According to Mark Hakim, a community law attorney with the New York-based firm Schwartz Sladkus Reich Greenberg Atlas: “Co-ops and condominiums are subject to more and more legislation affecting how they govern. But in a cooperative, where the apartment corporation owns the building and each shareholder lives in an apartment via a proprietary lease, many laws are applicable that do not affect condominium buildings. For example, Local Law 55 of 2018, [which addresses] indoor asthma and allergen hazards in residential dwellings, as well as pest management, went into effect as of January 19, 2019. It applies to all multiple dwelling property owners, which includes co-ops. This law requires the owners to investigate and remediate indoor allergen hazards such as mold, mice and rats, and cockroaches. When it comes to mold, the new law requires contractors who perform mold assessment, remediation and/or abatement services to obtain appropriate training and proper licensing, and also establishes new minimum work standards for mold assessments and remediation activities.
“This is certainly good news intended to assist the affected individuals,” he continues, “but can place additional financial and other burdens on a cooperative corporation. While the law does provide exceptions for cooperative corporations when a shareholder and their family resides in the apartment, and does allow the cooperative to shift liability via agreement (which itself may be problematic, since as ‘landlord’, the co-op corporation is nonetheless liable to ensure that the warranty of habitability is not breached) this new law will certainly require managing agents and boards to investigate whether it applies, and to take action when it does.”
Marc Schneider, Managing Partner of the New York-based law firm of Schneider Buchel, mentions a new regulation in New York City that directly relates to the Fair Housing Act as it has been interpreted to protect residents with disabilities. He says: “New York City recently amended the section of the administrative code governing reasonable accommodation, requiring a cooperative dialogue when dealing with a reasonable accommodation request.”
Schneider explains that ‘cooperative dialogue’ means the process by which an entity – in this case a co-op or a condo board – engages in a good-faith written or verbal dialogue to address a particular issue. “It is now unlawful to refuse or fail to engage in a cooperative dialogue with whomever requests accommodation. Not only can you not deny [a reasonable request], you must have a discussion about it with the person making the request.”
This change has particular relevance to residents in buildings with policies that exclude certain types of pet ownership – particularly dogs. In truth, it’s pretty easy to obtain a note from a doctor claiming a resident has legitimate need for a ‘comfort animal.’ Schneider explains that there is plenty of evidence of fraud in this area. What’s a board to do?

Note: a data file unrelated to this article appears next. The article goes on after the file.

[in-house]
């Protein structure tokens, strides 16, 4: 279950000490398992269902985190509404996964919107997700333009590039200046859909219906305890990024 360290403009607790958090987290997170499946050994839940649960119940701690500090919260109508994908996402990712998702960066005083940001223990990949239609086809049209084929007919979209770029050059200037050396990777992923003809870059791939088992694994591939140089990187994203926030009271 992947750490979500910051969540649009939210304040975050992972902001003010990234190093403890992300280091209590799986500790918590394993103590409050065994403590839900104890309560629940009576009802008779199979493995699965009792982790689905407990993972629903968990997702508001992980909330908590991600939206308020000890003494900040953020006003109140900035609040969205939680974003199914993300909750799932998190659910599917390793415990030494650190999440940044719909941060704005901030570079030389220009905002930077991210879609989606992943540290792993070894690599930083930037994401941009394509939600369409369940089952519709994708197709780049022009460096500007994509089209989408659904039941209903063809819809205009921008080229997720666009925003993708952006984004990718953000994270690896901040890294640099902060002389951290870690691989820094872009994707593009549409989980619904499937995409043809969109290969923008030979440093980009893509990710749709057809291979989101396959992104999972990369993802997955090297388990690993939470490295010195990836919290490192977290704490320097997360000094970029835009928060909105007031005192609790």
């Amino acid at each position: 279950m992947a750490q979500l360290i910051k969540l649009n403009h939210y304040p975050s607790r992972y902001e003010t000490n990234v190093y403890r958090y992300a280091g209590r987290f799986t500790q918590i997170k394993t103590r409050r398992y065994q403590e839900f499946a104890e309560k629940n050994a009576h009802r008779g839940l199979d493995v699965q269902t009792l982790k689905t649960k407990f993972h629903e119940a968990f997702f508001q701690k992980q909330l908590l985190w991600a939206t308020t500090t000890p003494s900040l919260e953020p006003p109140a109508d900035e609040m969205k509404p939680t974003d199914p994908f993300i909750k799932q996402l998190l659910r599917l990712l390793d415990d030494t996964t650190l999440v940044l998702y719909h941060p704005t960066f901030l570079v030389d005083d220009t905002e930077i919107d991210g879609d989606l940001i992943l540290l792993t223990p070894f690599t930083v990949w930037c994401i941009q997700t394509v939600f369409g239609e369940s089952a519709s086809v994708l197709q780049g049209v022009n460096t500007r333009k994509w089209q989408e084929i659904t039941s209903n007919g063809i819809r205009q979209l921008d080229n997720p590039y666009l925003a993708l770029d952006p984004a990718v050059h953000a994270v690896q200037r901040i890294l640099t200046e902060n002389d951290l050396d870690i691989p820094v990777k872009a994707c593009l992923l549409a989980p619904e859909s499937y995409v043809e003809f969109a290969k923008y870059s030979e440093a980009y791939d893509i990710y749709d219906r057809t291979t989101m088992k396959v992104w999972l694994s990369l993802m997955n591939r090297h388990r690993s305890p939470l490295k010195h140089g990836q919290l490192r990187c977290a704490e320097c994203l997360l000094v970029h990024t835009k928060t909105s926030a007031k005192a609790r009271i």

“I have clients who have no-pet policies in their buildings,” says Schneider, “and they have to deal with these requests for comfort pets. The unfortunate part of the situation is that there is abuse – and the abuse will continue, unfortunately, because to prevent that abuse the law must be amended in such a manner that those people who truly have need are not penalized.”
Upstate New York
Hakim outlines another ordinance that co-op and condo owners in other jurisdictions should pay attention to, as something similar could someday be enacted in their locality. “Another example, which has not yet made its way to New York City, is a law passed in Westchester in December 2018 requiring Westchester co-op boards to advise potential purchasers within 15 days of submission of their purchase application whether or not their application is complete. Once it is complete, [boards] now have 60 days to accept or reject the application. If an application is rejected, the board must send a notice of the rejection to the county’s human rights commission.
“For co-op boards that fail to meet the 60-day threshold,” he continues, “a fine of $1,000 could be levied for their first offense; a second offense would involve a $1,500 fine, and the human rights commission would levy a fine of $2,000 for a third offense. It does not require the board to articulate any reason for the rejection, however. Rockland County already has a similar law which states that in essence, a board is required to act within 45 days or an application is deemed approved. Obviously, boards should be acting expeditiously, but I am always concerned when absent a discrimination issue or other legally compelling reason, the legislature gets involved with resales and co-op corporations. These could certainly find a way down to New York City in some form in the near future.”
No matter what state or municipality your building or HOA is in, law and legislation are living, growing, breathing organisms. It’s important to watch not only what’s going on in your village, town, city, and state, but everywhere else. You never know when a situation in your area will require the same consideration as it got elsewhere.
A J Sidransky is a staff writer/reporter for New England Condominium and a published novelist.